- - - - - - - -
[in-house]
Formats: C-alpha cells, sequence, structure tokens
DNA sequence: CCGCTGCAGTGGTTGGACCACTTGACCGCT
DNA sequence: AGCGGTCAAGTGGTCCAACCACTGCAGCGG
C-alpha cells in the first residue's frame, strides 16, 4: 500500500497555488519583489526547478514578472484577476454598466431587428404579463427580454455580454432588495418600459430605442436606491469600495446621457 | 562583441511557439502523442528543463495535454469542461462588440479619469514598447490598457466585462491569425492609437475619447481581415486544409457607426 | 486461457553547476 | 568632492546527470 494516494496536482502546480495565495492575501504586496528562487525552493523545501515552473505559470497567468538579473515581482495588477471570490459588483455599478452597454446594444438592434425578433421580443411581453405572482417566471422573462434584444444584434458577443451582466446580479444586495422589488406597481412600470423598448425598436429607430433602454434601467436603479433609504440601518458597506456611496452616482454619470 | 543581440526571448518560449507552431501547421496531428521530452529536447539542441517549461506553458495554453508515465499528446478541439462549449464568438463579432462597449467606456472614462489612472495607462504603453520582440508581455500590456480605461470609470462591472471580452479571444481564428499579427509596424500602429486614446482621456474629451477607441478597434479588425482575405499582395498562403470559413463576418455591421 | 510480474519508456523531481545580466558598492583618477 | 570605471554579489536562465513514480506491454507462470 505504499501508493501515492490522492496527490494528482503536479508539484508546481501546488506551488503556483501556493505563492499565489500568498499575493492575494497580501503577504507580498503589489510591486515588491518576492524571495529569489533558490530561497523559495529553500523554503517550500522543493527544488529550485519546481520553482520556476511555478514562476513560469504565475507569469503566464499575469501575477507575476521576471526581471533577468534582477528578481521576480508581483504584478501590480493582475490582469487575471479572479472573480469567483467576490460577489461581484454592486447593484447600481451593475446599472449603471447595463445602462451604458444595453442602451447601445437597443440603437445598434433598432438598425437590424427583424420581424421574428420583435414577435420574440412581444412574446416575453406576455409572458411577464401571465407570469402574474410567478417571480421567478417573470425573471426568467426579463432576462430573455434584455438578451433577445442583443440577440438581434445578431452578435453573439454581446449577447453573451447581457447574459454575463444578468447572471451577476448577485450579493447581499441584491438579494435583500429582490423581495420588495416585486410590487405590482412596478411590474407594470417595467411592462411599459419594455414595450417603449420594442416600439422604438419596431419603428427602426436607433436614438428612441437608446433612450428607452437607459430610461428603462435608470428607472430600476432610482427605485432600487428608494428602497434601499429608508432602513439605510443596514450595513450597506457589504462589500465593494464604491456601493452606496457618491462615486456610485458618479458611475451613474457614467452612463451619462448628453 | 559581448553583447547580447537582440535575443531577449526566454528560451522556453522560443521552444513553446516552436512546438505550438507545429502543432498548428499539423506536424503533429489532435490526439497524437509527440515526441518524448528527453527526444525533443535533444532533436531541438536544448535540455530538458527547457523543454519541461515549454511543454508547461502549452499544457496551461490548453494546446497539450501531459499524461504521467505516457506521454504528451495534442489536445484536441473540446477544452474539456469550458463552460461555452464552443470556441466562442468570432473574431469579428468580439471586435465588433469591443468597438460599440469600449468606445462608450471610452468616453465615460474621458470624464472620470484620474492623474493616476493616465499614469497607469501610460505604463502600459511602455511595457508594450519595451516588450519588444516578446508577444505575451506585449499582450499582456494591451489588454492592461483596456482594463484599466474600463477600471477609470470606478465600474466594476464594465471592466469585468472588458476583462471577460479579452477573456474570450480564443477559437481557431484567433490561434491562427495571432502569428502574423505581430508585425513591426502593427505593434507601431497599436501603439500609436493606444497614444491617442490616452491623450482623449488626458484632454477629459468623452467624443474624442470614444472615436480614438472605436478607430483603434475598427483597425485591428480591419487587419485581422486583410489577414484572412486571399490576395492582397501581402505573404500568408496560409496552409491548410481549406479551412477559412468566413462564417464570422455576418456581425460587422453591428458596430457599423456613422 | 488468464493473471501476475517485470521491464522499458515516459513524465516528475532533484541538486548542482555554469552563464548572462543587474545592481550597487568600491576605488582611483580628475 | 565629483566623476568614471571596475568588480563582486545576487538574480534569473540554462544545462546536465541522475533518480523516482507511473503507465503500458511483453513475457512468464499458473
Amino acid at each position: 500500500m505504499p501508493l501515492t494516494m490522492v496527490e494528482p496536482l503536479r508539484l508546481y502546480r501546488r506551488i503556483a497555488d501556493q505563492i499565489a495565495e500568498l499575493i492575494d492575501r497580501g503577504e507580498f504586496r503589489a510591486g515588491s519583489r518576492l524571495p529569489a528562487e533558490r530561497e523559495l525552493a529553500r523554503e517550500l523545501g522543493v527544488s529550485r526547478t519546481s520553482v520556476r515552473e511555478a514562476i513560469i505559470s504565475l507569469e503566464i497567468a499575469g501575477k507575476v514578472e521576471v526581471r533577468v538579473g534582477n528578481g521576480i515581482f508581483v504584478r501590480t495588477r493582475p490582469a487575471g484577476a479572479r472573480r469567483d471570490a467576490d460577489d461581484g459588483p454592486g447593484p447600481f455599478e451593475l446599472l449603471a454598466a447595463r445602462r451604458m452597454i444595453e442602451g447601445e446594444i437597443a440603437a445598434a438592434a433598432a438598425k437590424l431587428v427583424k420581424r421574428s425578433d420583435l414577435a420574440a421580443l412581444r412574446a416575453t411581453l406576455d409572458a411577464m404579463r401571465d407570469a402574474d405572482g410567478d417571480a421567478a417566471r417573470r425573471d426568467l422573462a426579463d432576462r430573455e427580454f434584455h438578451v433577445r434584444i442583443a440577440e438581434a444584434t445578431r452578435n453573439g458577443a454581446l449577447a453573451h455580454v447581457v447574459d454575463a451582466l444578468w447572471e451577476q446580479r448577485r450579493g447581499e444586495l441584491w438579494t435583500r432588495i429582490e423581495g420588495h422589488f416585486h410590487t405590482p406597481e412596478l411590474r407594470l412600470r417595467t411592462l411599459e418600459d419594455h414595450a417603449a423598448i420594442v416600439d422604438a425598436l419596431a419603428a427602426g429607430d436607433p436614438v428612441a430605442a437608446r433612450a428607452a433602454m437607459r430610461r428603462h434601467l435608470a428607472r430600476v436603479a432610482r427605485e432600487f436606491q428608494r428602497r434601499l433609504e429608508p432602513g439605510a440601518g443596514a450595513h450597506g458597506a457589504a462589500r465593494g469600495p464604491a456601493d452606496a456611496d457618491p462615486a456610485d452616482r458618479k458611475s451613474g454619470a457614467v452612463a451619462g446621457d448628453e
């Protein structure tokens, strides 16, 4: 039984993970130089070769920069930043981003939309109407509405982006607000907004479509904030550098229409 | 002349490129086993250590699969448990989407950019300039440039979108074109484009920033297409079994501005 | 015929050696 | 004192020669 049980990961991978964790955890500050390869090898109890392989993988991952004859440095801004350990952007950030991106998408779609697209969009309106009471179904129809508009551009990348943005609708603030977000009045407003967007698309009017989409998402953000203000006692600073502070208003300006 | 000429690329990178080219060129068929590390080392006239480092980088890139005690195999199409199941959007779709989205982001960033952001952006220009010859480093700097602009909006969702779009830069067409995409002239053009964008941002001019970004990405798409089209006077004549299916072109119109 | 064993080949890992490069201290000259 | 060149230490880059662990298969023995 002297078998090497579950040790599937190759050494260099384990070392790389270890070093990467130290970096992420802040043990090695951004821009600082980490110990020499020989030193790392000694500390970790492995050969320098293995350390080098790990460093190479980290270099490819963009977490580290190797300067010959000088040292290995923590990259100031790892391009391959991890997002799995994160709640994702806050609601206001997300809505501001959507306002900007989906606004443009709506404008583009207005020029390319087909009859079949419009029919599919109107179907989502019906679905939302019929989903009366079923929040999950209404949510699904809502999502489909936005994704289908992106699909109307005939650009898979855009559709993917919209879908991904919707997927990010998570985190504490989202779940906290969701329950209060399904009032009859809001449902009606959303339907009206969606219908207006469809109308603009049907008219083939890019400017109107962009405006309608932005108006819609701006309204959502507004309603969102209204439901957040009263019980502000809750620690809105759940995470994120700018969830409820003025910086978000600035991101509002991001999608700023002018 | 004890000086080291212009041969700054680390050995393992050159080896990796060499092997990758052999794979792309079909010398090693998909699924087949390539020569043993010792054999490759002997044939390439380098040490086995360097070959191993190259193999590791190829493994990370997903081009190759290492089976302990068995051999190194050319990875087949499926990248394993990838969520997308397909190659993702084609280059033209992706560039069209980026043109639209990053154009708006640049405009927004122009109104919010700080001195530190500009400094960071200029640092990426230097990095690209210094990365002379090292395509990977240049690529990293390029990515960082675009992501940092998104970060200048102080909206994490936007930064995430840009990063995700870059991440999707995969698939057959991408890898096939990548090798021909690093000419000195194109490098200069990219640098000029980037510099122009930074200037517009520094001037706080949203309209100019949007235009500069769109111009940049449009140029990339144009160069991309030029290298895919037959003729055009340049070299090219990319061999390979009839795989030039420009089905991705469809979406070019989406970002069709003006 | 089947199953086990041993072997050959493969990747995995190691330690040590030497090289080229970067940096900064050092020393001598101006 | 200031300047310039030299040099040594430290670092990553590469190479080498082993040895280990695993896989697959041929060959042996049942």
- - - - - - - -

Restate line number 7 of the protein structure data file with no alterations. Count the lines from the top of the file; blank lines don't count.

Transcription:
């Protein structure tokens, strides 16, 4: 039984993970130089070769920069930043981003939309109407509405982006607000907004479509904030550098229409 | 002349490129086993250590699969448990989407950019300039440039979108074109484009920033297409079994501005 | 015929050696 | 004192020669 049980990961991978964790955890500050390869090898109890392989993988991952004859440095801004350990952007950030991106998408779609697209969009309106009471179904129809508009551009990348943005609708603030977000009045407003967007698309009017989409998402953000203000006692600073502070208003300006 | 000429690329990178080219060129068929590390080392006239480092980088890139005690195999199409199941959007779709989205982001960033952001952006220009010859480093700097602009909006969702779009830069067409995409002239053009964008941002001019970004990405798409089209006077004549299916072109119109 | 064993080949890992490069201290000259 | 060149230490880059662990298969023995 002297078998090497579950040790599937190759050494260099384990070392790389270890070093990467130290970096992420802040043990090695951004821009600082980490110990020499020989030193790392000694500390970790492995050969320098293995350390080098790990460093190479980290270099490819963009977490580290190797300067010959000088040292290995923590990259100031790892391009391959991890997002799995994160709640994702806050609601206001997300809505501001959507306002900007989906606004443009709506404008583009207005020029390319087909009859079949419009029919599919109107179907989502019906679905939302019929989903009366079923929040999950209404949510699904809502999502489909936005994704289908992106699909109307005939650009898979855009559709993917919209879908991904919707997927990010998570985190504490989202779940906290969701329950209060399904009032009859809001449902009606959303339907009206969606219908207006469809109308603009049907008219083939890019400017109107962009405006309608932005108006819609701006309204959502507004309603969102209204439901957040009263019980502000809750620690809105759940995470994120700018969830409820003025910086978000600035991101509002991001999608700023002018 | 004890000086080291212009041969700054680390050995393992050159080896990796060499092997990758052999794979792309079909010398090693998909699924087949390539020569043993010792054999490759002997044939390439380098040490086995360097070959191993190259193999590791190829493994990370997903081009190759290492089976302990068995051999190194050319990875087949499926990248394993990838969520997308397909190659993702084609280059033209992706560039069209980026043109639209990053154009708006640049405009927004122009109104919010700080001195530190500009400094960071200029640092990426230097990095690209210094990365002379090292395509990977240049690529990293390029990515960082675009992501940092998104970060200048102080909206994490936007930064995430840009990063995700870059991440999707995969698939057959991408890898096939990548090798021909690093000419000195194109490098200069990219640098000029980037510099122009930074200037517009520094001037706080949203309209100019949007235009500069769109111009940049449009140029990339144009160069991309030029290298895919037959003729055009340049070299090219990319061999390979009839795989030039420009089905991705469809979406070019989406970002069709003006 | 089947199953086990041993072997050959493969990747995995190691330690040590030497090289080229970067940096900064050092020393001598101006 | 200031300047310039030299040099040594430290670092990553590469190479080498082993040895280990695993896989697959041929060959042996049942």